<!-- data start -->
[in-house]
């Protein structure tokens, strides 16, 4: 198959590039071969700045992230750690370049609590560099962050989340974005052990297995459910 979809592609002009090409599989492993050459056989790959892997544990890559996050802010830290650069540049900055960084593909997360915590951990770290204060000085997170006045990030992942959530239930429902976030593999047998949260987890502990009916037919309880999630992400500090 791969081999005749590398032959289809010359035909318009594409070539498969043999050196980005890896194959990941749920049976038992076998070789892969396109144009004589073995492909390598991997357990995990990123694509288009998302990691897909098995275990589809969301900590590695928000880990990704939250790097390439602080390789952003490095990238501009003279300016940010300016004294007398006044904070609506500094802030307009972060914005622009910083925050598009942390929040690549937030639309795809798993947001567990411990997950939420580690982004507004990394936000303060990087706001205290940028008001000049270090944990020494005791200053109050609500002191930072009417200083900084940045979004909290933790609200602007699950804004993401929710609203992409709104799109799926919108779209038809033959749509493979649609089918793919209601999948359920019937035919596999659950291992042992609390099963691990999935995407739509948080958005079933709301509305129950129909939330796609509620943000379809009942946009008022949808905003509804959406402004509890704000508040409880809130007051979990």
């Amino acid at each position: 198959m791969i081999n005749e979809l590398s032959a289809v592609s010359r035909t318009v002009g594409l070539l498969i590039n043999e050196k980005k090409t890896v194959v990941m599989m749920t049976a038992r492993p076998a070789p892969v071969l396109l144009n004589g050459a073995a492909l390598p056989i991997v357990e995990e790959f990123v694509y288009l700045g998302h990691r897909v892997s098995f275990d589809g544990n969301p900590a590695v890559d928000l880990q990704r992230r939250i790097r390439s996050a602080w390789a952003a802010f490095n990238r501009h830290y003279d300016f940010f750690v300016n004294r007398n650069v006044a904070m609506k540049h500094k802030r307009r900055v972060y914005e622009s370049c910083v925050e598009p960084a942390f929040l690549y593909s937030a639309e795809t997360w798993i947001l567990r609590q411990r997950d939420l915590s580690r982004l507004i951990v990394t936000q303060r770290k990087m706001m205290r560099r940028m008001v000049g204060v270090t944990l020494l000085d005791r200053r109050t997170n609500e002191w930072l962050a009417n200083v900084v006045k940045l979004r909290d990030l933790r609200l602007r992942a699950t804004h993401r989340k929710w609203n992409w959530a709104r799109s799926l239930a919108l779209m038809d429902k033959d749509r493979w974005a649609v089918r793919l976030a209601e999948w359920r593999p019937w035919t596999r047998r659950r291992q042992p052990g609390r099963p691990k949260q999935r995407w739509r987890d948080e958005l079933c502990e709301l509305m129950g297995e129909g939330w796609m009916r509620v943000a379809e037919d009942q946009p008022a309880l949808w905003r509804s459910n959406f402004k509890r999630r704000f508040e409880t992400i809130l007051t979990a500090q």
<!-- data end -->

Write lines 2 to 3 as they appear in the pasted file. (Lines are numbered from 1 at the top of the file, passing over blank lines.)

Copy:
């Protein structure tokens, strides 16, 4: 198959590039071969700045992230750690370049609590560099962050989340974005052990297995459910 979809592609002009090409599989492993050459056989790959892997544990890559996050802010830290650069540049900055960084593909997360915590951990770290204060000085997170006045990030992942959530239930429902976030593999047998949260987890502990009916037919309880999630992400500090 791969081999005749590398032959289809010359035909318009594409070539498969043999050196980005890896194959990941749920049976038992076998070789892969396109144009004589073995492909390598991997357990995990990123694509288009998302990691897909098995275990589809969301900590590695928000880990990704939250790097390439602080390789952003490095990238501009003279300016940010300016004294007398006044904070609506500094802030307009972060914005622009910083925050598009942390929040690549937030639309795809798993947001567990411990997950939420580690982004507004990394936000303060990087706001205290940028008001000049270090944990020494005791200053109050609500002191930072009417200083900084940045979004909290933790609200602007699950804004993401929710609203992409709104799109799926919108779209038809033959749509493979649609089918793919209601999948359920019937035919596999659950291992042992609390099963691990999935995407739509948080958005079933709301509305129950129909939330796609509620943000379809009942946009008022949808905003509804959406402004509890704000508040409880809130007051979990």
């Amino acid at each position: 198959m791969i081999n005749e979809l590398s032959a289809v592609s010359r035909t318009v002009g594409l070539l498969i590039n043999e050196k980005k090409t890896v194959v990941m599989m749920t049976a038992r492993p076998a070789p892969v071969l396109l144009n004589g050459a073995a492909l390598p056989i991997v357990e995990e790959f990123v694509y288009l700045g998302h990691r897909v892997s098995f275990d589809g544990n969301p900590a590695v890559d928000l880990q990704r992230r939250i790097r390439s996050a602080w390789a952003a802010f490095n990238r501009h830290y003279d300016f940010f750690v300016n004294r007398n650069v006044a904070m609506k540049h500094k802030r307009r900055v972060y914005e622009s370049c910083v925050e598009p960084a942390f929040l690549y593909s937030a639309e795809t997360w798993i947001l567990r609590q411990r997950d939420l915590s580690r982004l507004i951990v990394t936000q303060r770290k990087m706001m205290r560099r940028m008001v000049g204060v270090t944990l020494l000085d005791r200053r109050t997170n609500e002191w930072l962050a009417n200083v900084v006045k940045l979004r909290d990030l933790r609200l602007r992942a699950t804004h993401r989340k929710w609203n992409w959530a709104r799109s799926l239930a919108l779209m038809d429902k033959d749509r493979w974005a649609v089918r793919l976030a209601e999948w359920r593999p019937w035919t596999r047998r659950r291992q042992p052990g609390r099963p691990k949260q999935r995407w739509r987890d948080e958005l079933c502990e709301l509305m129950g297995e129909g939330w796609m009916r509620v943000a379809e037919d009942q946009p008022a309880l949808w905003r509804s459910n959406f402004k509890r999630r704000f508040e409880t992400i809130l007051t979990a500090q």